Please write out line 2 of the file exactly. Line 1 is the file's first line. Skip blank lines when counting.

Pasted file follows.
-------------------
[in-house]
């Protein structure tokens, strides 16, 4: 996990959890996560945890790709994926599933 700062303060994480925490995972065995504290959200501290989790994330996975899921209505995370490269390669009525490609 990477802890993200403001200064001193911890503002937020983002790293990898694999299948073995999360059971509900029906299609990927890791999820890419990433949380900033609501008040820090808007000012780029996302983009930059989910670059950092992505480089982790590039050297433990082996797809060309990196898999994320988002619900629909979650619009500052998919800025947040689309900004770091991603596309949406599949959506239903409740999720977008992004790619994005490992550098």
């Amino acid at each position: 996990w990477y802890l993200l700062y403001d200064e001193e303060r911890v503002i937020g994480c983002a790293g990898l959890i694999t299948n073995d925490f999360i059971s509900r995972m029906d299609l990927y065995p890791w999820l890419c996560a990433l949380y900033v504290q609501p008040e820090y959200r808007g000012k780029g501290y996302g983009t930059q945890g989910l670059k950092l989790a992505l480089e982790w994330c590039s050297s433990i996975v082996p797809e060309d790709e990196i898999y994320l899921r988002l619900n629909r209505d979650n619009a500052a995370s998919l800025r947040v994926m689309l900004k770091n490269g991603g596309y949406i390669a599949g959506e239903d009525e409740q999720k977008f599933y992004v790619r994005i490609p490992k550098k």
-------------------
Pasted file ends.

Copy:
């Protein structure tokens, strides 16, 4: 996990959890996560945890790709994926599933 700062303060994480925490995972065995504290959200501290989790994330996975899921209505995370490269390669009525490609 990477802890993200403001200064001193911890503002937020983002790293990898694999299948073995999360059971509900029906299609990927890791999820890419990433949380900033609501008040820090808007000012780029996302983009930059989910670059950092992505480089982790590039050297433990082996797809060309990196898999994320988002619900629909979650619009500052998919800025947040689309900004770091991603596309949406599949959506239903409740999720977008992004790619994005490992550098």